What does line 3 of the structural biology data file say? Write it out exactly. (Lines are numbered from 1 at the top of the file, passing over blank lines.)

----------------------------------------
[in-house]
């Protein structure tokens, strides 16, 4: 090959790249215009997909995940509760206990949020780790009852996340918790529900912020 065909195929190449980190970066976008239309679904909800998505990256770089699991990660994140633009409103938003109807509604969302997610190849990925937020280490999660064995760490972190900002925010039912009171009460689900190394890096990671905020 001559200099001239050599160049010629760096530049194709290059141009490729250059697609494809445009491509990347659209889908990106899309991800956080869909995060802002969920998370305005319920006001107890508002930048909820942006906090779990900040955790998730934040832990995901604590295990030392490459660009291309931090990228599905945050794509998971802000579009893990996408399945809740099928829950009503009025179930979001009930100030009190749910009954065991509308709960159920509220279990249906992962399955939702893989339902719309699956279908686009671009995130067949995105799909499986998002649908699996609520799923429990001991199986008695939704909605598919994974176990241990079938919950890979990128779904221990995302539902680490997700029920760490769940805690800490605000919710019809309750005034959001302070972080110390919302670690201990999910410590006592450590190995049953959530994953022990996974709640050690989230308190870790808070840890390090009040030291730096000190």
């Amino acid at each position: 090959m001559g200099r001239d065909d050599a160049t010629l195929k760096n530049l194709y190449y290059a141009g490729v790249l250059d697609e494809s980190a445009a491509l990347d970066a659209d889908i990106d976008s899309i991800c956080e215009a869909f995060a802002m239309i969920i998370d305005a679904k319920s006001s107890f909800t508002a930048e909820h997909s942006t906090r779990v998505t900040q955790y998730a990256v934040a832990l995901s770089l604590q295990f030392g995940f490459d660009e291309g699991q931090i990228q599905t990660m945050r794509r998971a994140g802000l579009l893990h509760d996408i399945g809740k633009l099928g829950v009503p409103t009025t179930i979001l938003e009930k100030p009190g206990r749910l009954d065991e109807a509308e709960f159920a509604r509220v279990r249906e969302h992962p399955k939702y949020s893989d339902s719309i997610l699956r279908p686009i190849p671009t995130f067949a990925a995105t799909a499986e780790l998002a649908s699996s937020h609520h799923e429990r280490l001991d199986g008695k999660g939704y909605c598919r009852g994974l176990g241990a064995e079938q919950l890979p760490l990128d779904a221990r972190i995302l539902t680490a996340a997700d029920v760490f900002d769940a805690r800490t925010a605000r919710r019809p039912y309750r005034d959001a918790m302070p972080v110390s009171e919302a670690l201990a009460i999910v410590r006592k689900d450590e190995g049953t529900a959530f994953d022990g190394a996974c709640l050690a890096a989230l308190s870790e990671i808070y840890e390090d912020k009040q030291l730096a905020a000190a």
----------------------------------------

């Amino acid at each position: 090959m001559g200099r001239d065909d050599a160049t010629l195929k760096n530049l194709y190449y290059a141009g490729v790249l250059d697609e494809s980190a445009a491509l990347d970066a659209d889908i990106d976008s899309i991800c956080e215009a869909f995060a802002m239309i969920i998370d305005a679904k319920s006001s107890f909800t508002a930048e909820h997909s942006t906090r779990v998505t900040q955790y998730a990256v934040a832990l995901s770089l604590q295990f030392g995940f490459d660009e291309g699991q931090i990228q599905t990660m945050r794509r998971a994140g802000l579009l893990h509760d996408i399945g809740k633009l099928g829950v009503p409103t009025t179930i979001l938003e009930k100030p009190g206990r749910l009954d065991e109807a509308e709960f159920a509604r509220v279990r249906e969302h992962p399955k939702y949020s893989d339902s719309i997610l699956r279908p686009i190849p671009t995130f067949a990925a995105t799909a499986e780790l998002a649908s699996s937020h609520h799923e429990r280490l001991d199986g008695k999660g939704y909605c598919r009852g994974l176990g241990a064995e079938q919950l890979p760490l990128d779904a221990r972190i995302l539902t680490a996340a997700d029920v760490f900002d769940a805690r800490t925010a605000r919710r019809p039912y309750r005034d959001a918790m302070p972080v110390s009171e919302a670690l201990a009460i999910v410590r006592k689900d450590e190995g049953t529900a959530f994953d022990g190394a996974c709640l050690a890096a989230l308190s870790e990671i808070y840890e390090d912020k009040q030291l730096a905020a000190a």